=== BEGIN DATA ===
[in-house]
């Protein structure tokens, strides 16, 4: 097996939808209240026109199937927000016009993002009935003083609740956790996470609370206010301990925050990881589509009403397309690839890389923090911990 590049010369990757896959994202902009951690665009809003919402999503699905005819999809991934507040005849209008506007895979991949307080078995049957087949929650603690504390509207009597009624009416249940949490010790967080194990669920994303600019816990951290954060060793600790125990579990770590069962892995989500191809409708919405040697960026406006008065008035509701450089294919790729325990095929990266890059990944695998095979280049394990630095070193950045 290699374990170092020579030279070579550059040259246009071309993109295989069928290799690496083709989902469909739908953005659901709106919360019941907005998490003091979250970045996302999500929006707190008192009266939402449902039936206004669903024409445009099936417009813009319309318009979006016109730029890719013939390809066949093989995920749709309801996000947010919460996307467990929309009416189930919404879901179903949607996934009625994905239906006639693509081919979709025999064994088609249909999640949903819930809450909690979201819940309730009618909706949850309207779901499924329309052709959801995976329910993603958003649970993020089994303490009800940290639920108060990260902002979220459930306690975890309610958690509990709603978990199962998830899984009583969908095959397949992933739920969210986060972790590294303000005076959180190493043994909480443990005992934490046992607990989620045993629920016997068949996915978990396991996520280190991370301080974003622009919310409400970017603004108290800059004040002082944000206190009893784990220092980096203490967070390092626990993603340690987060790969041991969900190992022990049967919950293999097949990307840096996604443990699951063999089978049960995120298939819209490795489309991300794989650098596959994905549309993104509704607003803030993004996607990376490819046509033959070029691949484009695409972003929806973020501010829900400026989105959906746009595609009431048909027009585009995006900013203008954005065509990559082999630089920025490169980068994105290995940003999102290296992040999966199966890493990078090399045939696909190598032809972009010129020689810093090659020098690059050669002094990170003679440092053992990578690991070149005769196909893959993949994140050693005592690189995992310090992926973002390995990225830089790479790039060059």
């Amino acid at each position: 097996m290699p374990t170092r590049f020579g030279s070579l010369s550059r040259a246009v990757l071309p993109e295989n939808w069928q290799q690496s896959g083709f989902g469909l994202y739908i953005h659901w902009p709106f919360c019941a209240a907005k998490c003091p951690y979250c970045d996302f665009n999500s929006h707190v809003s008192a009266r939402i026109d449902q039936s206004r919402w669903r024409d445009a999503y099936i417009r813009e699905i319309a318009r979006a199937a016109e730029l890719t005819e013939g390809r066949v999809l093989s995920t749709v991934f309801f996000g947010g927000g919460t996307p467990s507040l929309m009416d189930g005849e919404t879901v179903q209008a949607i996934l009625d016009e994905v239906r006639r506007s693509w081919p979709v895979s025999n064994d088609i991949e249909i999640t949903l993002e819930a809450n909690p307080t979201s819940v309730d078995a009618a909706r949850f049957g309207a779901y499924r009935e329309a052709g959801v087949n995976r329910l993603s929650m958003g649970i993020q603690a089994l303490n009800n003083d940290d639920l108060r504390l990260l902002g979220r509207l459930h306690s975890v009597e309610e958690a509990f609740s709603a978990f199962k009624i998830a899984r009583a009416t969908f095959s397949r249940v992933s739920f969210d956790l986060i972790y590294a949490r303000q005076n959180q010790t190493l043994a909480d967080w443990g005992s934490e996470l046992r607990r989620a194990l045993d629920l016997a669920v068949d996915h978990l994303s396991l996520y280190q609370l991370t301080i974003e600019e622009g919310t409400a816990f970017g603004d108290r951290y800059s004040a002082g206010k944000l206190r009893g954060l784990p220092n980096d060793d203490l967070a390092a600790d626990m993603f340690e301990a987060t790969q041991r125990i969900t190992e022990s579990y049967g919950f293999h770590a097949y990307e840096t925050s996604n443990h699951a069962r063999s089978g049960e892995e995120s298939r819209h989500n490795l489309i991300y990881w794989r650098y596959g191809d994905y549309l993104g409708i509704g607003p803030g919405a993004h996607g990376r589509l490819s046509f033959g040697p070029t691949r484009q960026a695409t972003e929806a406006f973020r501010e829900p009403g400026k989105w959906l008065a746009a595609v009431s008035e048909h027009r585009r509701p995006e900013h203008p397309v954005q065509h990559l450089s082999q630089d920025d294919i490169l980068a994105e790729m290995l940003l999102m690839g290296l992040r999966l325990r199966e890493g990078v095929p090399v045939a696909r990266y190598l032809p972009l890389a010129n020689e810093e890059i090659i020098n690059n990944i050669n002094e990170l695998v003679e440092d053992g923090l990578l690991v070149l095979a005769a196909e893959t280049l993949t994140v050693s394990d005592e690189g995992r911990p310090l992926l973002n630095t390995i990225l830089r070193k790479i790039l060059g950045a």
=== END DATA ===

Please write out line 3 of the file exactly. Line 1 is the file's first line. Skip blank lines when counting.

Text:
């Amino acid at each position: 097996m290699p374990t170092r590049f020579g030279s070579l010369s550059r040259a246009v990757l071309p993109e295989n939808w069928q290799q690496s896959g083709f989902g469909l994202y739908i953005h659901w902009p709106f919360c019941a209240a907005k998490c003091p951690y979250c970045d996302f665009n999500s929006h707190v809003s008192a009266r939402i026109d449902q039936s206004r919402w669903r024409d445009a999503y099936i417009r813009e699905i319309a318009r979006a199937a016109e730029l890719t005819e013939g390809r066949v999809l093989s995920t749709v991934f309801f996000g947010g927000g919460t996307p467990s507040l929309m009416d189930g005849e919404t879901v179903q209008a949607i996934l009625d016009e994905v239906r006639r506007s693509w081919p979709v895979s025999n064994d088609i991949e249909i999640t949903l993002e819930a809450n909690p307080t979201s819940v309730d078995a009618a909706r949850f049957g309207a779901y499924r009935e329309a052709g959801v087949n995976r329910l993603s929650m958003g649970i993020q603690a089994l303490n009800n003083d940290d639920l108060r504390l990260l902002g979220r509207l459930h306690s975890v009597e309610e958690a509990f609740s709603a978990f199962k009624i998830a899984r009583a009416t969908f095959s397949r249940v992933s739920f969210d956790l986060i972790y590294a949490r303000q005076n959180q010790t190493l043994a909480d967080w443990g005992s934490e996470l046992r607990r989620a194990l045993d629920l016997a669920v068949d996915h978990l994303s396991l996520y280190q609370l991370t301080i974003e600019e622009g919310t409400a816990f970017g603004d108290r951290y800059s004040a002082g206010k944000l206190r009893g954060l784990p220092n980096d060793d203490l967070a390092a600790d626990m993603f340690e301990a987060t790969q041991r125990i969900t190992e022990s579990y049967g919950f293999h770590a097949y990307e840096t925050s996604n443990h699951a069962r063999s089978g049960e892995e995120s298939r819209h989500n490795l489309i991300y990881w794989r650098y596959g191809d994905y549309l993104g409708i509704g607003p803030g919405a993004h996607g990376r589509l490819s046509f033959g040697p070029t691949r484009q960026a695409t972003e929806a406006f973020r501010e829900p009403g400026k989105w959906l008065a746009a595609v009431s008035e048909h027009r585009r509701p995006e900013h203008p397309v954005q065509h990559l450089s082999q630089d920025d294919i490169l980068a994105e790729m290995l940003l999102m690839g290296l992040r999966l325990r199966e890493g990078v095929p090399v045939a696909r990266y190598l032809p972009l890389a010129n020689e810093e890059i090659i020098n690059n990944i050669n002094e990170l695998v003679e440092d053992g923090l990578l690991v070149l095979a005769a196909e893959t280049l993949t994140v050693s394990d005592e690189g995992r911990p310090l992926l973002n630095t390995i990225l830089r070193k790479i790039l060059g950045a």